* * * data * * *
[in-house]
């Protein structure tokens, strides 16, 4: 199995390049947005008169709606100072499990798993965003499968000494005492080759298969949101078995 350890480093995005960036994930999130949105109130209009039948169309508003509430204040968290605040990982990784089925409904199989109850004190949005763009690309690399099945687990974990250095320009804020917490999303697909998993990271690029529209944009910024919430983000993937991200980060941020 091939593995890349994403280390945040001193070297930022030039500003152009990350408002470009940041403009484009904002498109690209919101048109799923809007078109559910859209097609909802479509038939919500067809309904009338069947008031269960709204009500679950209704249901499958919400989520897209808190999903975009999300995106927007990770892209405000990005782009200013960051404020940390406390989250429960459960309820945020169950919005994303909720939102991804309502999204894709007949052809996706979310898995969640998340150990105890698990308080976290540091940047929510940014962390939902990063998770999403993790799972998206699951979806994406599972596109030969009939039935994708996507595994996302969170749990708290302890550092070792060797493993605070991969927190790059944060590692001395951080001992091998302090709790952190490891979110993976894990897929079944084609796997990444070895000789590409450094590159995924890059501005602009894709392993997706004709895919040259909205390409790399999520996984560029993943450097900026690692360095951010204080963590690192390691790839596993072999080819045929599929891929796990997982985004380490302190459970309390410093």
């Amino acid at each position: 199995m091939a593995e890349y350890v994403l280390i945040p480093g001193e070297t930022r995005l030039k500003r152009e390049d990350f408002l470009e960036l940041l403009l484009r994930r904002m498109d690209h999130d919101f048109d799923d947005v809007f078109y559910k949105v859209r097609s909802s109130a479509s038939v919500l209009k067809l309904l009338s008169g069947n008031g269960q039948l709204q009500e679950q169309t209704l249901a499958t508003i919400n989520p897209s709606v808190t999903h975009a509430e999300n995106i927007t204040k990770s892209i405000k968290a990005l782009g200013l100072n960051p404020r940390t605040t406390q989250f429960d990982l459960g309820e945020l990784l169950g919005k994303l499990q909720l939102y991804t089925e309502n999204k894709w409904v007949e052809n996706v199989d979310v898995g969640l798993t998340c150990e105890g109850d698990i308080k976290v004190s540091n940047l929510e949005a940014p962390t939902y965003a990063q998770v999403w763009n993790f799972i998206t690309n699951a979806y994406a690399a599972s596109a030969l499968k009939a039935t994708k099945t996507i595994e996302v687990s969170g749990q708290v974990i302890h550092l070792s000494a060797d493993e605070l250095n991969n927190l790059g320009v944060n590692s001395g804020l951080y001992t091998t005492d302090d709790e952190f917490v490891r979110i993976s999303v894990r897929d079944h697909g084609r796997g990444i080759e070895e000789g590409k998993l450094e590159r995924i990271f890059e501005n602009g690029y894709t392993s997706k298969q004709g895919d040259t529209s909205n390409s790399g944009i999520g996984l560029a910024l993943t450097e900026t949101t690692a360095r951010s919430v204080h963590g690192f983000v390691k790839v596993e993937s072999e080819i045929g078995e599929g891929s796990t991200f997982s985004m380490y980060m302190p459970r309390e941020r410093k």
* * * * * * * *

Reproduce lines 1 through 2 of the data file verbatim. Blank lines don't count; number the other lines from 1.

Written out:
[in-house]
């Protein structure tokens, strides 16, 4: 199995390049947005008169709606100072499990798993965003499968000494005492080759298969949101078995 350890480093995005960036994930999130949105109130209009039948169309508003509430204040968290605040990982990784089925409904199989109850004190949005763009690309690399099945687990974990250095320009804020917490999303697909998993990271690029529209944009910024919430983000993937991200980060941020 091939593995890349994403280390945040001193070297930022030039500003152009990350408002470009940041403009484009904002498109690209919101048109799923809007078109559910859209097609909802479509038939919500067809309904009338069947008031269960709204009500679950209704249901499958919400989520897209808190999903975009999300995106927007990770892209405000990005782009200013960051404020940390406390989250429960459960309820945020169950919005994303909720939102991804309502999204894709007949052809996706979310898995969640998340150990105890698990308080976290540091940047929510940014962390939902990063998770999403993790799972998206699951979806994406599972596109030969009939039935994708996507595994996302969170749990708290302890550092070792060797493993605070991969927190790059944060590692001395951080001992091998302090709790952190490891979110993976894990897929079944084609796997990444070895000789590409450094590159995924890059501005602009894709392993997706004709895919040259909205390409790399999520996984560029993943450097900026690692360095951010204080963590690192390691790839596993072999080819045929599929891929796990997982985004380490302190459970309390410093």